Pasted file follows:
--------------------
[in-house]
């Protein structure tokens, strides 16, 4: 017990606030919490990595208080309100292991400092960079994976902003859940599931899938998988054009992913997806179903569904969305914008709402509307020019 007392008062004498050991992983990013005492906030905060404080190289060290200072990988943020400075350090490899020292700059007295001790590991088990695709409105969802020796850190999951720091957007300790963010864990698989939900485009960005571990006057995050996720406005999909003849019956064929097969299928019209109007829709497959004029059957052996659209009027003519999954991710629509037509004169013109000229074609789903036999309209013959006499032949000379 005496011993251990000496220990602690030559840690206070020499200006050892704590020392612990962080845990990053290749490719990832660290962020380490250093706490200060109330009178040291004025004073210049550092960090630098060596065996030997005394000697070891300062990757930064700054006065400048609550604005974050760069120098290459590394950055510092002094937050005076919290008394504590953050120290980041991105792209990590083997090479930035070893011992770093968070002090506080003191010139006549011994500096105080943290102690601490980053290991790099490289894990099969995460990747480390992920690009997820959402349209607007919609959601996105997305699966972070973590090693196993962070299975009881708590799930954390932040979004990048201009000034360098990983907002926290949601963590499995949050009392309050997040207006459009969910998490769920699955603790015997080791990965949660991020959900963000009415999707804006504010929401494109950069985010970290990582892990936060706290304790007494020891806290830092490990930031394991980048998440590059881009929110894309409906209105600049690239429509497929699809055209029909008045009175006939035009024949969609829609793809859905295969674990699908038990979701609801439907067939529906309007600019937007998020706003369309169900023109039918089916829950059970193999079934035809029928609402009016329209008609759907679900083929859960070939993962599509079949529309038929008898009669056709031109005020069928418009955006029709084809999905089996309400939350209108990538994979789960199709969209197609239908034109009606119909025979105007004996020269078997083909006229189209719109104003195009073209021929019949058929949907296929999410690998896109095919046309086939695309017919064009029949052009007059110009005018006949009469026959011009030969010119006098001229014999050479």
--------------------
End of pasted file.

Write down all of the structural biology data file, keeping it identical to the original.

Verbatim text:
[in-house]
């Protein structure tokens, strides 16, 4: 017990606030919490990595208080309100292991400092960079994976902003859940599931899938998988054009992913997806179903569904969305914008709402509307020019 007392008062004498050991992983990013005492906030905060404080190289060290200072990988943020400075350090490899020292700059007295001790590991088990695709409105969802020796850190999951720091957007300790963010864990698989939900485009960005571990006057995050996720406005999909003849019956064929097969299928019209109007829709497959004029059957052996659209009027003519999954991710629509037509004169013109000229074609789903036999309209013959006499032949000379 005496011993251990000496220990602690030559840690206070020499200006050892704590020392612990962080845990990053290749490719990832660290962020380490250093706490200060109330009178040291004025004073210049550092960090630098060596065996030997005394000697070891300062990757930064700054006065400048609550604005974050760069120098290459590394950055510092002094937050005076919290008394504590953050120290980041991105792209990590083997090479930035070893011992770093968070002090506080003191010139006549011994500096105080943290102690601490980053290991790099490289894990099969995460990747480390992920690009997820959402349209607007919609959601996105997305699966972070973590090693196993962070299975009881708590799930954390932040979004990048201009000034360098990983907002926290949601963590499995949050009392309050997040207006459009969910998490769920699955603790015997080791990965949660991020959900963000009415999707804006504010929401494109950069985010970290990582892990936060706290304790007494020891806290830092490990930031394991980048998440590059881009929110894309409906209105600049690239429509497929699809055209029909008045009175006939035009024949969609829609793809859905295969674990699908038990979701609801439907067939529906309007600019937007998020706003369309169900023109039918089916829950059970193999079934035809029928609402009016329209008609759907679900083929859960070939993962599509079949529309038929008898009669056709031109005020069928418009955006029709084809999905089996309400939350209108990538994979789960199709969209197609239908034109009606119909025979105007004996020269078997083909006229189209719109104003195009073209021929019949058929949907296929999410690998896109095919046309086939695309017919064009029949052009007059110009005018006949009469026959011009030969010119006098001229014999050479």